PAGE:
Lele Mask, the Lele (or Leele), also known as Bashilele or Usilele, are a Bantu ethnic group closely related to the Kuba people in the Democratic Republic of the Congo. They traditionally live in the Kasai River region, but since the 1950s many have migrated to Kinshasa. There are currently about 30,000 Lele, of which 26,000 speak the Lele language.
Italiaander Galleries, till 1991
Collection Mrs. F.I. Kappers and Mr. D. Gillissen, bought from above in 1991.
With costom made iron stand painted in black.
Height: masker 30 cm.
– total with stand: 47 cm.
Democratic Republic of the Congo
The Bantu peoples, or Bantu, are an ethnolinguistic grouping of approximately 400 distinct ethnic groups who speak Bantu languages, consisting of some 600 languages with varied mutual intelligibility. The languages are native to 24 countries spread over a vast area from Central Africa to Southeast Africa and into Southern Africa. There are several hundred Bantu languages. Depending on the definition of “language” or “dialect”, it is estimated that there are between 440 and 680 distinct languages. The total number of speakers is in the hundreds of millions, ranging at roughly 350 million in the mid-2010s (roughly 30% of the population of Africa, or roughly 5% of the total world population). About 60 million speakers (2015), divided into some 200 ethnic or tribal groups, are found in the Democratic Republic of the Congo alone.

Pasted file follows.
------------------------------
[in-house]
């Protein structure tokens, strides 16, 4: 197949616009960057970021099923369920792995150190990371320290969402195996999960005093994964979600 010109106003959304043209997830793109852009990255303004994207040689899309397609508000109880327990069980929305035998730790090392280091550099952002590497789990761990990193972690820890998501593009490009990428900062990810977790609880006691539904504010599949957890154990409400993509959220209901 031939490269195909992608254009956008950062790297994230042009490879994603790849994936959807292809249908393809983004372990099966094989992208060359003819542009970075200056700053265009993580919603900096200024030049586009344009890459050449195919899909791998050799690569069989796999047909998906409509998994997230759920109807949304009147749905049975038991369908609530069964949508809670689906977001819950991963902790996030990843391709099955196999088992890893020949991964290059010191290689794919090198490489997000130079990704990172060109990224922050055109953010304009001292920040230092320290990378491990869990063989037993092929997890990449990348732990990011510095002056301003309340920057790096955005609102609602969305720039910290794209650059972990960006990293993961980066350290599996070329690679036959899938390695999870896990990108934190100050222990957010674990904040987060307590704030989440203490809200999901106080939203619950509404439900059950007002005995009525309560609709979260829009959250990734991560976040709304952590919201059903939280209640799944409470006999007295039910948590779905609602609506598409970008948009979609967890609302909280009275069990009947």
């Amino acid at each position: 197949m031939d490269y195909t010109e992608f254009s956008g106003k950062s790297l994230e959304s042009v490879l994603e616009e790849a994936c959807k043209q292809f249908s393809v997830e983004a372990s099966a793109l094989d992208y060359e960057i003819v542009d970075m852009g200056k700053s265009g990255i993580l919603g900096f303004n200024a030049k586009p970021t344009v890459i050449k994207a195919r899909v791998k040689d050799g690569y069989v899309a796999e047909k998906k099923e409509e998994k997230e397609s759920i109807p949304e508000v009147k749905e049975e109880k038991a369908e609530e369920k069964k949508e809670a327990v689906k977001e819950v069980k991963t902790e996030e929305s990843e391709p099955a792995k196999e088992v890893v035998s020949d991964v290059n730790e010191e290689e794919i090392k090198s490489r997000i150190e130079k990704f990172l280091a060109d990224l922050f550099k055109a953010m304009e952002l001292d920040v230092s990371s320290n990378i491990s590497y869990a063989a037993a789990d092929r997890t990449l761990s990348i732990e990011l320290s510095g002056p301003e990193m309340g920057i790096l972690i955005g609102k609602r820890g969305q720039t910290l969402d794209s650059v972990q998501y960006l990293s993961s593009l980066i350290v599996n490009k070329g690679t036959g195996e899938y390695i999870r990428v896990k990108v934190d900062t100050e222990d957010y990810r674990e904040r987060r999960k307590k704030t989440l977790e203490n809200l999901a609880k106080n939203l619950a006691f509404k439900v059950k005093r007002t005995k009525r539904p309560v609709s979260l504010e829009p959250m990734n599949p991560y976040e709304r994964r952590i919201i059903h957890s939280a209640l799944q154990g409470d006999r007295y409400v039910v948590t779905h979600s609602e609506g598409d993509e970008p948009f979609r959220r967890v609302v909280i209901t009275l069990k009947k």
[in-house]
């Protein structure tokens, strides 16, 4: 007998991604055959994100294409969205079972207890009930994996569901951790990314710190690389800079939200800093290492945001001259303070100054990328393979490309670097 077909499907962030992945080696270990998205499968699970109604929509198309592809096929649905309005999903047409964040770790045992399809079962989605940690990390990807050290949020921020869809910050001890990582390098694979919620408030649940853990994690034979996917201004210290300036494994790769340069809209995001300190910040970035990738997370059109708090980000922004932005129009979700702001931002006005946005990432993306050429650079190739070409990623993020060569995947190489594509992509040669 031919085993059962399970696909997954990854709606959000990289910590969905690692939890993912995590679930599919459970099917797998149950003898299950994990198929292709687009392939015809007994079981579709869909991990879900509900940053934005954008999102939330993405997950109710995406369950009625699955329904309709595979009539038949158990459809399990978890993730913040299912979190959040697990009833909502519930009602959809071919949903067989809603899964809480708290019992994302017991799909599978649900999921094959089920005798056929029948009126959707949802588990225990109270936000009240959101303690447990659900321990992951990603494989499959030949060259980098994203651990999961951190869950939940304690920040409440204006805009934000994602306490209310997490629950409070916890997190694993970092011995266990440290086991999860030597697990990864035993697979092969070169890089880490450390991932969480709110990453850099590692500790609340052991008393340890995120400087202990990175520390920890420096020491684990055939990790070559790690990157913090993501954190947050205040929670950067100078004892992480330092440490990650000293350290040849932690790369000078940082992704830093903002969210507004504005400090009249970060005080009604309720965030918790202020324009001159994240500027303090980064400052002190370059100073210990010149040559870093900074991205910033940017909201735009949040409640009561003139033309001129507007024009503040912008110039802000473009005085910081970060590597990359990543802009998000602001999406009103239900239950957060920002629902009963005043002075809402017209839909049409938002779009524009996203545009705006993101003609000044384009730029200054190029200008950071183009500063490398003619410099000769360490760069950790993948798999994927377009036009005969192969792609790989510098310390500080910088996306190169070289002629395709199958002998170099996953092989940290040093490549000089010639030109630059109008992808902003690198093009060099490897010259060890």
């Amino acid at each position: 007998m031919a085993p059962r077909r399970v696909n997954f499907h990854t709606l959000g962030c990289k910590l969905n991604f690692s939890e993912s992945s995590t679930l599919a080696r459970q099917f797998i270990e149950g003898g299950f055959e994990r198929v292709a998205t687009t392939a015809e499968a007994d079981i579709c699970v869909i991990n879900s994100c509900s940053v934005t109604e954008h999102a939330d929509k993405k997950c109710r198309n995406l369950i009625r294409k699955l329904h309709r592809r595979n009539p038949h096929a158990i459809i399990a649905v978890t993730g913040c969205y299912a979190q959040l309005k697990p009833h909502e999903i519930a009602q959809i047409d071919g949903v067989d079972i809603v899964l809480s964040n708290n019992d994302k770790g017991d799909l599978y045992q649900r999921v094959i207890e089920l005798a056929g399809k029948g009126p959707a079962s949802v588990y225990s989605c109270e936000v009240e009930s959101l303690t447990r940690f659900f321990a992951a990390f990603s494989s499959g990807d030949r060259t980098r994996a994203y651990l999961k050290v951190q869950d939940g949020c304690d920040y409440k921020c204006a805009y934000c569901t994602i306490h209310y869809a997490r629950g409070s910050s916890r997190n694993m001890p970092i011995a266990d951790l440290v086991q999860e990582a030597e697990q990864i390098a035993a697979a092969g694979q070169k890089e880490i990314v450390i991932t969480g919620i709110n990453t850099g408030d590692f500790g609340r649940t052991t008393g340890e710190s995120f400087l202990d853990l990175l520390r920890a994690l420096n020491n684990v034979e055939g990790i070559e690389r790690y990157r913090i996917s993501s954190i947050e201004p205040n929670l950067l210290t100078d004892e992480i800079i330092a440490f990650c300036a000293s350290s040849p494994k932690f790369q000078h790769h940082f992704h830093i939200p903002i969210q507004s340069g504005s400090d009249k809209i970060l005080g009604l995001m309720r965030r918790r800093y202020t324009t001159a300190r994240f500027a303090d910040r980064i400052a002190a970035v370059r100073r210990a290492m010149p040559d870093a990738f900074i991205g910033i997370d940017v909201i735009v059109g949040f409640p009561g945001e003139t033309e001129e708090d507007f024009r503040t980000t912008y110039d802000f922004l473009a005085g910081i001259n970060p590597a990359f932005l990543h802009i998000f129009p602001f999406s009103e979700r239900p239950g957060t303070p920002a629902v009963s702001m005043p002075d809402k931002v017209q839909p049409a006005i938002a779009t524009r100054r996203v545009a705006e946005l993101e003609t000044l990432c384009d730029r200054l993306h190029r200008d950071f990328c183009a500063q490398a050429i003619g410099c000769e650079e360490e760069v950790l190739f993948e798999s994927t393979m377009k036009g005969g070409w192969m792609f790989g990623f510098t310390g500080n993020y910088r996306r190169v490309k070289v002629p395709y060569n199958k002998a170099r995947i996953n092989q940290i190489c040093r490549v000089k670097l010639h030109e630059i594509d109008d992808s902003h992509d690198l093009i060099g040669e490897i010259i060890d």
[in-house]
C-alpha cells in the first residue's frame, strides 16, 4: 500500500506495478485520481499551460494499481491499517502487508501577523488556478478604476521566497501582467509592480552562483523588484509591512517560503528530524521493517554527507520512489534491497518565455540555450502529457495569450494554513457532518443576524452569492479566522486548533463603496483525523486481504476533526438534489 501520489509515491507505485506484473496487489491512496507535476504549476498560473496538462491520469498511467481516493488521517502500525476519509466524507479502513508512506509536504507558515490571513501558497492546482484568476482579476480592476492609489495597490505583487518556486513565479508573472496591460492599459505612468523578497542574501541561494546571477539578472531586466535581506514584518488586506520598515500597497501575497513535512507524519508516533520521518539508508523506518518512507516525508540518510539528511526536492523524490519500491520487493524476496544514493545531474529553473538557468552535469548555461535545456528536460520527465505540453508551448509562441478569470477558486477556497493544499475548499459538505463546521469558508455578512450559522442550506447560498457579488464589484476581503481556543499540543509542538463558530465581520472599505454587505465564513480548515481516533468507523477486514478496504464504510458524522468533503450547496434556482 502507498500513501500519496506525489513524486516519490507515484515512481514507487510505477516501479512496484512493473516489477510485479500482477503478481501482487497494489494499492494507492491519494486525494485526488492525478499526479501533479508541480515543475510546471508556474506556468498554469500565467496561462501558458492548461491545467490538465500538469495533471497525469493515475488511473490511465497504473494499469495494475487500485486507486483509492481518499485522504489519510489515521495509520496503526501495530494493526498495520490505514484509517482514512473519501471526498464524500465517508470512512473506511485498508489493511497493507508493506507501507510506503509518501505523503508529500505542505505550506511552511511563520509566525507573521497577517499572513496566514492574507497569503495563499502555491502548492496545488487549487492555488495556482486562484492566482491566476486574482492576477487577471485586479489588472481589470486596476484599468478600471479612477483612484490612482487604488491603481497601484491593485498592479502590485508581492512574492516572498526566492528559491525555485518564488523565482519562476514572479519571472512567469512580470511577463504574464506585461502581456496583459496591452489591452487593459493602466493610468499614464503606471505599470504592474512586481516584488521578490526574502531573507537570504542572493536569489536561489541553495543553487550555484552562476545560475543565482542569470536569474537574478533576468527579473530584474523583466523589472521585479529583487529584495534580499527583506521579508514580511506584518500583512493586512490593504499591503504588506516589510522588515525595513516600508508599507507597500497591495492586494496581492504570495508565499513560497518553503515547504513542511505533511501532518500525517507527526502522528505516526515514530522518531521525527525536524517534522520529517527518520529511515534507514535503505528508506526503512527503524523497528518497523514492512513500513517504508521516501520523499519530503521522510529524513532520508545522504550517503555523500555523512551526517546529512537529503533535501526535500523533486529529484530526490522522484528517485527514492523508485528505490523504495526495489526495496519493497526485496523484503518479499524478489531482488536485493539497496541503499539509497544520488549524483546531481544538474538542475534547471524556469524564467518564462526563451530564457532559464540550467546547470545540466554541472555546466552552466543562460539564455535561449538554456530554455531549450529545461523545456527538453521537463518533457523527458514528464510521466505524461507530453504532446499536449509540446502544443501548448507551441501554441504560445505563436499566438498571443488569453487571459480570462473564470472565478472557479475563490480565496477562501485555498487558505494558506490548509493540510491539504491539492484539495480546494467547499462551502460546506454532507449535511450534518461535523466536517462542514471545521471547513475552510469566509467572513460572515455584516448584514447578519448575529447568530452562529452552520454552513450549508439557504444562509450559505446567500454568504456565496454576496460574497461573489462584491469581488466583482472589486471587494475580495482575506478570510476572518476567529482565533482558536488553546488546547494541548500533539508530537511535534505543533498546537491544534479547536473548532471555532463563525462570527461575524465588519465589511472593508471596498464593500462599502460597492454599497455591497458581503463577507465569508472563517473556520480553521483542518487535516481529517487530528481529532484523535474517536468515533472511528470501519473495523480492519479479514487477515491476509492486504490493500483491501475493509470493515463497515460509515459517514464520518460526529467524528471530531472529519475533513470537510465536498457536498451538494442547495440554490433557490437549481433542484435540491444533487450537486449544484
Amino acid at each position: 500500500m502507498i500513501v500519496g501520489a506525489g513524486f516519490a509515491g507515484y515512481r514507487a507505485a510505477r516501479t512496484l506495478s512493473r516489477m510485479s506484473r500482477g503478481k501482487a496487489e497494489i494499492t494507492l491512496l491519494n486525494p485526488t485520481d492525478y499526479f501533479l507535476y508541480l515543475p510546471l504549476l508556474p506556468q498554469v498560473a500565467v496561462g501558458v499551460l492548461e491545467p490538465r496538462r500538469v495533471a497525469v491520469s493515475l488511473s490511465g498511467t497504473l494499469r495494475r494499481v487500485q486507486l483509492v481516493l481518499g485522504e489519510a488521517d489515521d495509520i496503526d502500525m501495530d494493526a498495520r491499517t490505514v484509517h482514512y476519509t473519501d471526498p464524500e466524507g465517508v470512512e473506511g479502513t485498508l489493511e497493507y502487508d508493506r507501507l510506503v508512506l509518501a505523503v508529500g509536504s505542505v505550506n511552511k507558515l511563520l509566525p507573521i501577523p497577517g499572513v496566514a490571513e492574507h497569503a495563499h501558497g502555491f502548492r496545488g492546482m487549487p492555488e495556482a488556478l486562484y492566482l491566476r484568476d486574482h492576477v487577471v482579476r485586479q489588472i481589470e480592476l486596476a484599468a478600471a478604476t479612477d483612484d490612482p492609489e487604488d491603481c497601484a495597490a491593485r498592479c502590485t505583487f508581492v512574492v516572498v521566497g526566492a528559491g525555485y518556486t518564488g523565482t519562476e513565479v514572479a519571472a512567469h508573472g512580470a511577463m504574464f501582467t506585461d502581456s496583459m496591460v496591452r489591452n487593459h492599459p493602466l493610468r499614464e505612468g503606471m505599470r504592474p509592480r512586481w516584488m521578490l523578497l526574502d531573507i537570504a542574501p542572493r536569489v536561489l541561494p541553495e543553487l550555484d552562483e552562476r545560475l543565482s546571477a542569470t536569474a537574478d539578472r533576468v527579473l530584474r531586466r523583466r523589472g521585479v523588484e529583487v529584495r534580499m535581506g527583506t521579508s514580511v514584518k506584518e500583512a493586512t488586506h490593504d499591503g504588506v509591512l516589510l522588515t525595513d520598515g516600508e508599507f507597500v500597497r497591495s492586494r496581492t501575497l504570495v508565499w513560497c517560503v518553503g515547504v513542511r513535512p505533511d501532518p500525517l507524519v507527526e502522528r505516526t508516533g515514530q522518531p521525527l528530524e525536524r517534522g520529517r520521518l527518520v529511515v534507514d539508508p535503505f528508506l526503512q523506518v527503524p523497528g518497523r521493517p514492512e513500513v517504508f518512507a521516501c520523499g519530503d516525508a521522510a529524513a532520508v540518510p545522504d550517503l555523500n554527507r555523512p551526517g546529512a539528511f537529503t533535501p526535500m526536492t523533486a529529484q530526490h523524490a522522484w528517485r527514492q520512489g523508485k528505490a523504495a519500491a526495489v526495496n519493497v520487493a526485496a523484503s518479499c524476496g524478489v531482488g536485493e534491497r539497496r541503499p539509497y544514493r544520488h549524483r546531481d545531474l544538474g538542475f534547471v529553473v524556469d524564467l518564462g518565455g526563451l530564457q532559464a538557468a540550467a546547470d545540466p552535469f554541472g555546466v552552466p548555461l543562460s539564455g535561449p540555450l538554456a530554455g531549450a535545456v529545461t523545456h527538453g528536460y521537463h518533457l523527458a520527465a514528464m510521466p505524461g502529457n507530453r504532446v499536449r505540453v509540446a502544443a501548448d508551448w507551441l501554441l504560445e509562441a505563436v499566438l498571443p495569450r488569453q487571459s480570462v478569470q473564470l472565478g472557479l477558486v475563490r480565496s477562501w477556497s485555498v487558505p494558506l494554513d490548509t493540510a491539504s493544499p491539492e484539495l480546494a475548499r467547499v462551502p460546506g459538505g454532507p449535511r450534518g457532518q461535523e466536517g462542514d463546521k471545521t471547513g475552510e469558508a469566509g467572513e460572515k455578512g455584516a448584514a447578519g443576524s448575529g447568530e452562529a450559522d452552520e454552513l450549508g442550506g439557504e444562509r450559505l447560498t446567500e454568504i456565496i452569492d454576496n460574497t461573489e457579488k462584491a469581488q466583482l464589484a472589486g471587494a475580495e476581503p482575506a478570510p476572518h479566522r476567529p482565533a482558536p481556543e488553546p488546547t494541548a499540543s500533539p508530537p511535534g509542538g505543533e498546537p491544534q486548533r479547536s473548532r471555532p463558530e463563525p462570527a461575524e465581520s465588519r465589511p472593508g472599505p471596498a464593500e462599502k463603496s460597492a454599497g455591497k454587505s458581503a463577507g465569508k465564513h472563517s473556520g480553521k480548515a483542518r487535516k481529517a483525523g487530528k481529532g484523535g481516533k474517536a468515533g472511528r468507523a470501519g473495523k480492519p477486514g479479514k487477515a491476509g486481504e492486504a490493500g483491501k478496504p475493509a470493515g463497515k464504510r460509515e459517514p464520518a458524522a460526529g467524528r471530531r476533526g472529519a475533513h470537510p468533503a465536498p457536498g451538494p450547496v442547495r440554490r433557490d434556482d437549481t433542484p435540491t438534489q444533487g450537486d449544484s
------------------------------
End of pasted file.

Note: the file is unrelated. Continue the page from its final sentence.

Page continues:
The larger of the individual Bantu groups have populations of several million, e.g. the people of Rwanda and Burundi (25 million), the Bagandapeople of Uganda (10 million as of 2019), the Shona of Zimbabwe (15 million as of 2018), the Zulu of South Africa (12 million as of 2005), the Luba of the Democratic Republic of the Congo (7 million as of 2010), the Sukuma of Tanzania (9 million as of 2016), the Kikuyu of Kenya (8.1 million as of 2019), the Xhosa people of Southern Africa (8.1 million as of 2011), or the Pedi of South Africa (5.7 million as of 2017).
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